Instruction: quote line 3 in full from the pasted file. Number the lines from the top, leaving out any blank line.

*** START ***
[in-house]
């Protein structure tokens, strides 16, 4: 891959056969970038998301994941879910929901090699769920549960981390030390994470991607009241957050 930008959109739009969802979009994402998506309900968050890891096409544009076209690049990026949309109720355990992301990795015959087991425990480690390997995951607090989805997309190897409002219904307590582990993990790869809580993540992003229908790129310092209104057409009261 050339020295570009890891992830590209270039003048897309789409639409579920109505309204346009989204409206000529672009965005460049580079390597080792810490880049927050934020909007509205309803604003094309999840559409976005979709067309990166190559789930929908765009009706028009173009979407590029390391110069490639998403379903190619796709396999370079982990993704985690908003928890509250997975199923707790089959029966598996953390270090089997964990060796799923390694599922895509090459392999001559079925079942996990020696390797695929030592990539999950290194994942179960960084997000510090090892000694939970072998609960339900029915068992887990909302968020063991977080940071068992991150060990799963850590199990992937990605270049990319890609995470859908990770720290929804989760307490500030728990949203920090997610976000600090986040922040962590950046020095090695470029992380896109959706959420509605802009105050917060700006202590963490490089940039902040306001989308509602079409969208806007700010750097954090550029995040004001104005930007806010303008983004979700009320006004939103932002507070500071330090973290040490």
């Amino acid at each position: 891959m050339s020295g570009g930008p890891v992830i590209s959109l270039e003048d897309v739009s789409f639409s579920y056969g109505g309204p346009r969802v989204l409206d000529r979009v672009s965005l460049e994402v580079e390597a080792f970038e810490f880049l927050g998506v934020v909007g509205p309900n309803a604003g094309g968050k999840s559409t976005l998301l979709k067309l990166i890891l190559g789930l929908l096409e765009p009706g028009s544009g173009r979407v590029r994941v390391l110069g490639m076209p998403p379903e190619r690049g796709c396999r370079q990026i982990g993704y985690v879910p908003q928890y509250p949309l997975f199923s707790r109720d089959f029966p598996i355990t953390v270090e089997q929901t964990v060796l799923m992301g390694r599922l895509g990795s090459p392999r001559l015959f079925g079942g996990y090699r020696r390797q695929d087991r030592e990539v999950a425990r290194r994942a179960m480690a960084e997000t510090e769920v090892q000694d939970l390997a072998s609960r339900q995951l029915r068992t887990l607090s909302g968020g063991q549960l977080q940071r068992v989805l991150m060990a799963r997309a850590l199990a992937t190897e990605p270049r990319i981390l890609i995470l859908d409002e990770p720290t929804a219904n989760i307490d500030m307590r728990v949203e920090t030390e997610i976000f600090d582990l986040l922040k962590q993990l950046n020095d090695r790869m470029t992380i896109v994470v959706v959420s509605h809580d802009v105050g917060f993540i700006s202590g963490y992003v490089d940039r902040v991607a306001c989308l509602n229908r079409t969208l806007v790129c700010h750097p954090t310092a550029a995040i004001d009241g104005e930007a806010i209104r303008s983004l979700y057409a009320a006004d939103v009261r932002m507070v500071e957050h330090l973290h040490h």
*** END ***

């Amino acid at each position: 891959m050339s020295g570009g930008p890891v992830i590209s959109l270039e003048d897309v739009s789409f639409s579920y056969g109505g309204p346009r969802v989204l409206d000529r979009v672009s965005l460049e994402v580079e390597a080792f970038e810490f880049l927050g998506v934020v909007g509205p309900n309803a604003g094309g968050k999840s559409t976005l998301l979709k067309l990166i890891l190559g789930l929908l096409e765009p009706g028009s544009g173009r979407v590029r994941v390391l110069g490639m076209p998403p379903e190619r690049g796709c396999r370079q990026i982990g993704y985690v879910p908003q928890y509250p949309l997975f199923s707790r109720d089959f029966p598996i355990t953390v270090e089997q929901t964990v060796l799923m992301g390694r599922l895509g990795s090459p392999r001559l015959f079925g079942g996990y090699r020696r390797q695929d087991r030592e990539v999950a425990r290194r994942a179960m480690a960084e997000t510090e769920v090892q000694d939970l390997a072998s609960r339900q995951l029915r068992t887990l607090s909302g968020g063991q549960l977080q940071r068992v989805l991150m060990a799963r997309a850590l199990a992937t190897e990605p270049r990319i981390l890609i995470l859908d409002e990770p720290t929804a219904n989760i307490d500030m307590r728990v949203e920090t030390e997610i976000f600090d582990l986040l922040k962590q993990l950046n020095d090695r790869m470029t992380i896109v994470v959706v959420s509605h809580d802009v105050g917060f993540i700006s202590g963490y992003v490089d940039r902040v991607a306001c989308l509602n229908r079409t969208l806007v790129c700010h750097p954090t310092a550029a995040i004001d009241g104005e930007a806010i209104r303008s983004l979700y057409a009320a006004d939103v009261r932002m507070v500071e957050h330090l973290h040490h």